CityLife | Atherton Tablelands | Rock Your World | Crystal Caves

CityLife Atherton Tablelands

Rock Your World
Crystal Caves

Words by Stacey Carrick

Wouldn’t you love to crack open a 44 million-year-old geode?

You can do just that at The Crystal Caves in Atherton!

Geode cracking is just one of many fascinating attractions at the caves, according to manager Ghis Gallo.

“The geode cracking is possibly the most successful thing we’ve ever done, other than build the museum itself,” she said.

“You buy a bubble of lava that’s 44 million years old, you choose it and crack it open yourself, then we identify what you’ve got. It’s the ultimate lucky dip.

“It’s a phenomenal concept— you choose a rock and you get to be the first to see what’s inside.

“It’s hugely popular, it’s interactive, it’s educational.”
The caves were proudly built by Rene Boissevain to display his private collection of more than 600 crystals and fossils from all over the world in a fun and interactive way.

Rene is a man with a passion. He has spent a lifetime travelling to every corner of the world to collect natural crystals and prehistoric fossils.

He invites you to share in this passion by taking a self-guided tour of his man-made cave.

Rene’s obsession with rocks started when he found a massive agate nodule at Agate Creek near Forsayth in the early ‘60s.
He well and truly caught the fever and couldn’t wait to share his obsession with the world.

The Crystal Caves started as a rock shop called Fascinating Facets in 1983.

They began as a single grotto in 1987 and now encompass seven chambers called Grand Grotto, Fossil Gallery, Phantom Pocket, The Fairytale, Glasshouse Collection, Amethyst Room and Magic Spheres.

The Caves now attract around 25,000 people each year, with visitors journeying through 300m2 of tunnels and grottos that Rene built to feature his collection.

The self-guided tour allows unlimited time to marvel at the interactive displays which allow you to touch and photograph them.

The business is still owned by Rene and Nelleke Boissevain and has been managed by daughters Cecilia Boissevain and Ghis Gallo since 2014.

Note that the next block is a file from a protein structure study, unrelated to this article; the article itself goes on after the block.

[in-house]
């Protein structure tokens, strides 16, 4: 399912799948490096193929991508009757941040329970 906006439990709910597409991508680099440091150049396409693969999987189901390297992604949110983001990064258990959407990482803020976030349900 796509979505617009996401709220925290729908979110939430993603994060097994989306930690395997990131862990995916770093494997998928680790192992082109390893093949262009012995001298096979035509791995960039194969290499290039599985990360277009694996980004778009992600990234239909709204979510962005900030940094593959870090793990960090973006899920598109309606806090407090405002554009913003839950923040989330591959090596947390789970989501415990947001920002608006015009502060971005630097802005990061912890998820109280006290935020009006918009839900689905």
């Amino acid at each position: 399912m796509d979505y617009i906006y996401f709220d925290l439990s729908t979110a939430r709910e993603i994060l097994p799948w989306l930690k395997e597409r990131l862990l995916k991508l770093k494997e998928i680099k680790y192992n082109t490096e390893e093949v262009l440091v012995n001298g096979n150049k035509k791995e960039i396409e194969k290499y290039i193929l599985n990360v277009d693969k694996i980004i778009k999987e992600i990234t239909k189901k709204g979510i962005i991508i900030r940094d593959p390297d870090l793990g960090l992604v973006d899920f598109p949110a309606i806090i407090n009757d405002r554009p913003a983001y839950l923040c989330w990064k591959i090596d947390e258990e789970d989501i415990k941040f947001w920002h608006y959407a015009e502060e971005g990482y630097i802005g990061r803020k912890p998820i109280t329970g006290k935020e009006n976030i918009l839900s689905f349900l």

“He wants people to touch, he wants people to engage and to go through self-guided in their own time so they can get that sense of exploring and discovering and unearthing things as you would find them in nature,” Ghis said.

“The thing that people like the most about the caves is the fact they can actually touch the crystals, particularly the kids.

“When they come into the museum and they are told they are allowed to touch everything, you just see their faces light up, and a sigh of relief from the parents!
“People are also surprised by the size of the museum— it’s so much bigger than they expected.

“The whole reason Rene built the museum is because he’s like a big kid, he wants everyone to be as excited about rocks as he is.

“He wanted it to be as engaging as possible.

“My favourite customers are the ones we convert from sceptics to raving fans, and that happens a lot.”

Rene’s collection comes from all over the world, including Australia, South America, India and Morocco.

There are more than 600 individual specimens in his collection; most of them are millions of years old and were formed when the Earth was formed.

Rene’s collection is constantly changing and evolving.

“If you haven’t been to the caves for 20 or 30 years it’s worth another look, because it’s changed a lot since then,” Ghis said.

“Without a doubt it’s the best it’s ever been.

“It is a side of natural science that most people don’t know anything about.

“We know what to expect when we go to an aquarium, a botanic garden or a zoo.
“When you go to The Crystal Caves you’re going to see things that you did not know existed and it’s all natural.

“It’s taking a sneak peek at something that is largely unknown.”

Ghis said the business is lucky to have survived when many others sadly could not remain viable.

The Caves survived the pilots’ strike in 1989, the collapse of Ansett in 2001, Cyclone Larry in 2006, the Global Financial Crisis in 2007-2008 and of course COVID-19.

The longevity of the business proves its success and its popularity.

Ghis said it’s important to stay current, listen to what people want, grow with the market, engage with the industry, open seven days a week and of course look after your staff.

Anything else of note? Just 385 million-year-old marine fossils, the jawbone of an Ice Age woolly mammoth, dinosaur eggs from China and an agate that’s had the same water swirling around inside it for 80 million years— definitely worth a visit!

• Crystal Caves is at 69 Main St, Atherton, visit Locals discount is available.